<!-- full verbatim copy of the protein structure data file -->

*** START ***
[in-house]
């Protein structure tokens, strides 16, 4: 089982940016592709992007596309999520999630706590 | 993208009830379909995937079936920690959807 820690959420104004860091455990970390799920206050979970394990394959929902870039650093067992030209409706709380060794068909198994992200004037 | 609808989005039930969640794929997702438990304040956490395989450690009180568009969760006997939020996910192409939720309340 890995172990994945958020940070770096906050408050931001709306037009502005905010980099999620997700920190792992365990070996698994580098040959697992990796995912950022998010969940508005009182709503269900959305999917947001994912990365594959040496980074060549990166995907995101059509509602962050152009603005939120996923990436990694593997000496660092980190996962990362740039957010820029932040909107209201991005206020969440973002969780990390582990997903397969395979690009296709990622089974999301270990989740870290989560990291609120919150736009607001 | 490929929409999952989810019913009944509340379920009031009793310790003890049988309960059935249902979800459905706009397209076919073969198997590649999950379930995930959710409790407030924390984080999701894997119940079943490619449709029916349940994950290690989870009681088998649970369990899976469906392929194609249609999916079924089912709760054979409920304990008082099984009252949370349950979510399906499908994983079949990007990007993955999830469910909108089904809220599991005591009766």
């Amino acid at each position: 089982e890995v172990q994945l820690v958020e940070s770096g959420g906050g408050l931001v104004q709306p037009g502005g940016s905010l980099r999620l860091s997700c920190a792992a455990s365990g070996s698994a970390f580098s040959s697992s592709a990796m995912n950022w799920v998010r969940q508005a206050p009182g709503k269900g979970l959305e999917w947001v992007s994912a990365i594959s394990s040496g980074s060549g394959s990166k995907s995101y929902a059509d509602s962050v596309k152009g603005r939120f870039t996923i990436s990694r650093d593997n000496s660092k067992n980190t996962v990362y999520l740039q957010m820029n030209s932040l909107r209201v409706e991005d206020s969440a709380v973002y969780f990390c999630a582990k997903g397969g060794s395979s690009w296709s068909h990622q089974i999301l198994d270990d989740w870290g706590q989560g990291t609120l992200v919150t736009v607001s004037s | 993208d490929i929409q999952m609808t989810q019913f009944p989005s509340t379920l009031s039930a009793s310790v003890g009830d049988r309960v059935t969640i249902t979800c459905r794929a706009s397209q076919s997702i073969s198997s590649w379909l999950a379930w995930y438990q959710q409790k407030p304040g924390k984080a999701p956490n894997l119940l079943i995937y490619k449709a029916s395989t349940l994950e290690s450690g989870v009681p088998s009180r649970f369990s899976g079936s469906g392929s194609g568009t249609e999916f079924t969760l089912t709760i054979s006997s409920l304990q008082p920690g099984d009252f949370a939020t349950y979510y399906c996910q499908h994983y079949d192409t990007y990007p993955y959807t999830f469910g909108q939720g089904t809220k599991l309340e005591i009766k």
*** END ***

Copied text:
[in-house]
């Protein structure tokens, strides 16, 4: 089982940016592709992007596309999520999630706590 | 993208009830379909995937079936920690959807 820690959420104004860091455990970390799920206050979970394990394959929902870039650093067992030209409706709380060794068909198994992200004037 | 609808989005039930969640794929997702438990304040956490395989450690009180568009969760006997939020996910192409939720309340 890995172990994945958020940070770096906050408050931001709306037009502005905010980099999620997700920190792992365990070996698994580098040959697992990796995912950022998010969940508005009182709503269900959305999917947001994912990365594959040496980074060549990166995907995101059509509602962050152009603005939120996923990436990694593997000496660092980190996962990362740039957010820029932040909107209201991005206020969440973002969780990390582990997903397969395979690009296709990622089974999301270990989740870290989560990291609120919150736009607001 | 490929929409999952989810019913009944509340379920009031009793310790003890049988309960059935249902979800459905706009397209076919073969198997590649999950379930995930959710409790407030924390984080999701894997119940079943490619449709029916349940994950290690989870009681088998649970369990899976469906392929194609249609999916079924089912709760054979409920304990008082099984009252949370349950979510399906499908994983079949990007990007993955999830469910909108089904809220599991005591009766």
């Amino acid at each position: 089982e890995v172990q994945l820690v958020e940070s770096g959420g906050g408050l931001v104004q709306p037009g502005g940016s905010l980099r999620l860091s997700c920190a792992a455990s365990g070996s698994a970390f580098s040959s697992s592709a990796m995912n950022w799920v998010r969940q508005a206050p009182g709503k269900g979970l959305e999917w947001v992007s994912a990365i594959s394990s040496g980074s060549g394959s990166k995907s995101y929902a059509d509602s962050v596309k152009g603005r939120f870039t996923i990436s990694r650093d593997n000496s660092k067992n980190t996962v990362y999520l740039q957010m820029n030209s932040l909107r209201v409706e991005d206020s969440a709380v973002y969780f990390c999630a582990k997903g397969g060794s395979s690009w296709s068909h990622q089974i999301l198994d270990d989740w870290g706590q989560g990291t609120l992200v919150t736009v607001s004037s | 993208d490929i929409q999952m609808t989810q019913f009944p989005s509340t379920l009031s039930a009793s310790v003890g009830d049988r309960v059935t969640i249902t979800c459905r794929a706009s397209q076919s997702i073969s198997s590649w379909l999950a379930w995930y438990q959710q409790k407030p304040g924390k984080a999701p956490n894997l119940l079943i995937y490619k449709a029916s395989t349940l994950e290690s450690g989870v009681p088998s009180r649970f369990s899976g079936s469906g392929s194609g568009t249609e999916f079924t969760l089912t709760i054979s006997s409920l304990q008082p920690g099984d009252f949370a939020t349950y979510y399906c996910q499908h994983y079949d192409t990007y990007p993955y959807t999830f469910g909108q939720g089904t809220k599991l309340e005591i009766k």